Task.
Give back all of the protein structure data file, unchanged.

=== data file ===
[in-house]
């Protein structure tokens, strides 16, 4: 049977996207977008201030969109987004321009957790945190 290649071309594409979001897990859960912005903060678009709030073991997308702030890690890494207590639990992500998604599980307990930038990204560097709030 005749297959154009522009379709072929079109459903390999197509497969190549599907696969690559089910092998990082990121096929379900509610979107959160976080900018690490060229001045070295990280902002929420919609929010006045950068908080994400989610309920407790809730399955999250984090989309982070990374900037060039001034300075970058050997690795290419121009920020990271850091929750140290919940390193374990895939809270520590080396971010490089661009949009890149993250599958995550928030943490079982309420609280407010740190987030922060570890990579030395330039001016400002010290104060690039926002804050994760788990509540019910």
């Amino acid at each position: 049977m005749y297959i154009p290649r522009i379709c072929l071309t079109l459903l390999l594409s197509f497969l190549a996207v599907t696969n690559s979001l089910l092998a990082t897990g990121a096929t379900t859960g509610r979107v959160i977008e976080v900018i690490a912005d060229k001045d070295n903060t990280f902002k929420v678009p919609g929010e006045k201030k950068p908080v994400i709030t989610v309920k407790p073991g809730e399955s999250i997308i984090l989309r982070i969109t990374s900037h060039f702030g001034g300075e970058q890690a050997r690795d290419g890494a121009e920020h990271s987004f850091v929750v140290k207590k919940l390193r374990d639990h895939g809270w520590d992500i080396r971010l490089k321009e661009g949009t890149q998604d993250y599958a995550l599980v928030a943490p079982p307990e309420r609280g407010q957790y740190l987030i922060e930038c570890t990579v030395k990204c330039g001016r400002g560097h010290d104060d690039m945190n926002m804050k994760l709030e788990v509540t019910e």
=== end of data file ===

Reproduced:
[in-house]
């Protein structure tokens, strides 16, 4: 049977996207977008201030969109987004321009957790945190 290649071309594409979001897990859960912005903060678009709030073991997308702030890690890494207590639990992500998604599980307990930038990204560097709030 005749297959154009522009379709072929079109459903390999197509497969190549599907696969690559089910092998990082990121096929379900509610979107959160976080900018690490060229001045070295990280902002929420919609929010006045950068908080994400989610309920407790809730399955999250984090989309982070990374900037060039001034300075970058050997690795290419121009920020990271850091929750140290919940390193374990895939809270520590080396971010490089661009949009890149993250599958995550928030943490079982309420609280407010740190987030922060570890990579030395330039001016400002010290104060690039926002804050994760788990509540019910």
């Amino acid at each position: 049977m005749y297959i154009p290649r522009i379709c072929l071309t079109l459903l390999l594409s197509f497969l190549a996207v599907t696969n690559s979001l089910l092998a990082t897990g990121a096929t379900t859960g509610r979107v959160i977008e976080v900018i690490a912005d060229k001045d070295n903060t990280f902002k929420v678009p919609g929010e006045k201030k950068p908080v994400i709030t989610v309920k407790p073991g809730e399955s999250i997308i984090l989309r982070i969109t990374s900037h060039f702030g001034g300075e970058q890690a050997r690795d290419g890494a121009e920020h990271s987004f850091v929750v140290k207590k919940l390193r374990d639990h895939g809270w520590d992500i080396r971010l490089k321009e661009g949009t890149q998604d993250y599958a995550l599980v928030a943490p079982p307990e309420r609280g407010q957790y740190l987030i922060e930038c570890t990579v030395k990204c330039g001016r400002g560097h010290d104060d690039m945190n926002m804050k994760l709030e788990v509540t019910e």